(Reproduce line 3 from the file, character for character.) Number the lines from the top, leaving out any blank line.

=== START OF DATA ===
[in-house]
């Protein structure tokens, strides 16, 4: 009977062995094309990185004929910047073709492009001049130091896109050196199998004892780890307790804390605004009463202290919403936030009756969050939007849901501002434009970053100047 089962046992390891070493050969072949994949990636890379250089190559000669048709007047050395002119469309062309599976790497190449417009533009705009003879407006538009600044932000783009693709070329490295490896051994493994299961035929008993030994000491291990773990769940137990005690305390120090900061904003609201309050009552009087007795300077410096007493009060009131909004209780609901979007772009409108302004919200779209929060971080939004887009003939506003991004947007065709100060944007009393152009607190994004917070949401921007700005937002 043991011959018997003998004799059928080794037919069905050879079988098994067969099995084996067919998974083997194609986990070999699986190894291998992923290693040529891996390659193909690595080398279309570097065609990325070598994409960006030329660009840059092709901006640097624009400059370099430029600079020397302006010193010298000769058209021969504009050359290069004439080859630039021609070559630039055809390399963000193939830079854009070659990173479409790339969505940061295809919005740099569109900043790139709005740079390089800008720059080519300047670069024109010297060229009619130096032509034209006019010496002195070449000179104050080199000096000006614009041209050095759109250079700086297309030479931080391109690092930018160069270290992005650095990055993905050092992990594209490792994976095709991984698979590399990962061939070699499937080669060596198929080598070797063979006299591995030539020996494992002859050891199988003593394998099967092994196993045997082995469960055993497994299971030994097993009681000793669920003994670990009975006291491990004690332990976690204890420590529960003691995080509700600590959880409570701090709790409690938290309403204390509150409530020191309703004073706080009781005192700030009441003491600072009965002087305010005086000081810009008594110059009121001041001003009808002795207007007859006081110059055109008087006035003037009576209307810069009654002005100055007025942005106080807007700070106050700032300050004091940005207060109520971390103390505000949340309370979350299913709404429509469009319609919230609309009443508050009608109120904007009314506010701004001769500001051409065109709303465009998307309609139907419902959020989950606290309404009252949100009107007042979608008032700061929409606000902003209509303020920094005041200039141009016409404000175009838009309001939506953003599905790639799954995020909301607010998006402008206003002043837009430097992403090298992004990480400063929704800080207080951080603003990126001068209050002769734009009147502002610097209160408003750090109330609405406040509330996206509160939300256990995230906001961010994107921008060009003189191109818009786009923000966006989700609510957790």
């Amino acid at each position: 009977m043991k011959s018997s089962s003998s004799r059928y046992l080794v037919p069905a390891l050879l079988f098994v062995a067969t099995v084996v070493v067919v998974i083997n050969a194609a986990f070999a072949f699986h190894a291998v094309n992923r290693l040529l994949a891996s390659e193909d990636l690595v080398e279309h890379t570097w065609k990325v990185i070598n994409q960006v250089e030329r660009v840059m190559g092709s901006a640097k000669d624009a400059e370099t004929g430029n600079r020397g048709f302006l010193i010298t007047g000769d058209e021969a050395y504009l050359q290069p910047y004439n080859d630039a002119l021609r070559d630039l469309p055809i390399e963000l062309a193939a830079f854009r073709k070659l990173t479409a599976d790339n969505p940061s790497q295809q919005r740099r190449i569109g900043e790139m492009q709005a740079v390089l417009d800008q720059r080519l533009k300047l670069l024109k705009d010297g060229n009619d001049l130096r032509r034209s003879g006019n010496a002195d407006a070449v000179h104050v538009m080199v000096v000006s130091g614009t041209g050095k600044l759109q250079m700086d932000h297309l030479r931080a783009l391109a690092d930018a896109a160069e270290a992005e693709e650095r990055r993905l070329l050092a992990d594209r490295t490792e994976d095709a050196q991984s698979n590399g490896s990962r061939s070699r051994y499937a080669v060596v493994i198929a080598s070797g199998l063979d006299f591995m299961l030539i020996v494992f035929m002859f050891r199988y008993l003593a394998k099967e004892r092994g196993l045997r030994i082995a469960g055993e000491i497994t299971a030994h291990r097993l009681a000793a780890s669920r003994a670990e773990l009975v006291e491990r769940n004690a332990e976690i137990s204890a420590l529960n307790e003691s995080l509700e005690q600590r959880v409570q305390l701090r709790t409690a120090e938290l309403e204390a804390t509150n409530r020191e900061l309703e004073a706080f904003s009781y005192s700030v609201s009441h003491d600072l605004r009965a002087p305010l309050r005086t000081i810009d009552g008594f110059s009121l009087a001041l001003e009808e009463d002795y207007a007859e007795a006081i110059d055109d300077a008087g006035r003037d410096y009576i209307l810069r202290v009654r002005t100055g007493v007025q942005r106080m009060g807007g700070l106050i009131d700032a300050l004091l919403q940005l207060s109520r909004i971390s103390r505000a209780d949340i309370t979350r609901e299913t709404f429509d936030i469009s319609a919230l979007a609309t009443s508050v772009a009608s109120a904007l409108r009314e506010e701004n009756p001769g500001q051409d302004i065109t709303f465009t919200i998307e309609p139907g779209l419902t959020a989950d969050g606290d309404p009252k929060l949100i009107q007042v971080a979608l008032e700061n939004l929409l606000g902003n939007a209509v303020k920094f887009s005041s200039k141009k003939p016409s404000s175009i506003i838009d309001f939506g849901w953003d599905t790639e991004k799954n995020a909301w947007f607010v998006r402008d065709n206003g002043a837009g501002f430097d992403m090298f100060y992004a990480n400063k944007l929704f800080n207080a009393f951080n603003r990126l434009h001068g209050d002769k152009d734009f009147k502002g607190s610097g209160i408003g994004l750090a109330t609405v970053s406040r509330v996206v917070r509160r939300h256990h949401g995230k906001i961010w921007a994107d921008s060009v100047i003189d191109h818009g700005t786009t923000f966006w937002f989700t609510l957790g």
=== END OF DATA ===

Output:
């Amino acid at each position: 009977m043991k011959s018997s089962s003998s004799r059928y046992l080794v037919p069905a390891l050879l079988f098994v062995a067969t099995v084996v070493v067919v998974i083997n050969a194609a986990f070999a072949f699986h190894a291998v094309n992923r290693l040529l994949a891996s390659e193909d990636l690595v080398e279309h890379t570097w065609k990325v990185i070598n994409q960006v250089e030329r660009v840059m190559g092709s901006a640097k000669d624009a400059e370099t004929g430029n600079r020397g048709f302006l010193i010298t007047g000769d058209e021969a050395y504009l050359q290069p910047y004439n080859d630039a002119l021609r070559d630039l469309p055809i390399e963000l062309a193939a830079f854009r073709k070659l990173t479409a599976d790339n969505p940061s790497q295809q919005r740099r190449i569109g900043e790139m492009q709005a740079v390089l417009d800008q720059r080519l533009k300047l670069l024109k705009d010297g060229n009619d001049l130096r032509r034209s003879g006019n010496a002195d407006a070449v000179h104050v538009m080199v000096v000006s130091g614009t041209g050095k600044l759109q250079m700086d932000h297309l030479r931080a783009l391109a690092d930018a896109a160069e270290a992005e693709e650095r990055r993905l070329l050092a992990d594209r490295t490792e994976d095709a050196q991984s698979n590399g490896s990962r061939s070699r051994y499937a080669v060596v493994i198929a080598s070797g199998l063979d006299f591995m299961l030539i020996v494992f035929m002859f050891r199988y008993l003593a394998k099967e004892r092994g196993l045997r030994i082995a469960g055993e000491i497994t299971a030994h291990r097993l009681a000793a780890s669920r003994a670990e773990l009975v006291e491990r769940n004690a332990e976690i137990s204890a420590l529960n307790e003691s995080l509700e005690q600590r959880v409570q305390l701090r709790t409690a120090e938290l309403e204390a804390t509150n409530r020191e900061l309703e004073a706080f904003s009781y005192s700030v609201s009441h003491d600072l605004r009965a002087p305010l309050r005086t000081i810009d009552g008594f110059s009121l009087a001041l001003e009808e009463d002795y207007a007859e007795a006081i110059d055109d300077a008087g006035r003037d410096y009576i209307l810069r202290v009654r002005t100055g007493v007025q942005r106080m009060g807007g700070l106050i009131d700032a300050l004091l919403q940005l207060s109520r909004i971390s103390r505000a209780d949340i309370t979350r609901e299913t709404f429509d936030i469009s319609a919230l979007a609309t009443s508050v772009a009608s109120a904007l409108r009314e506010e701004n009756p001769g500001q051409d302004i065109t709303f465009t919200i998307e309609p139907g779209l419902t959020a989950d969050g606290d309404p009252k929060l949100i009107q007042v971080a979608l008032e700061n939004l929409l606000g902003n939007a209509v303020k920094f887009s005041s200039k141009k003939p016409s404000s175009i506003i838009d309001f939506g849901w953003d599905t790639e991004k799954n995020a909301w947007f607010v998006r402008d065709n206003g002043a837009g501002f430097d992403m090298f100060y992004a990480n400063k944007l929704f800080n207080a009393f951080n603003r990126l434009h001068g209050d002769k152009d734009f009147k502002g607190s610097g209160i408003g994004l750090a109330t609405v970053s406040r509330v996206v917070r509160r939300h256990h949401g995230k906001i961010w921007a994107d921008s060009v100047i003189d191109h818009g700005t786009t923000f966006w937002f989700t609510l957790g």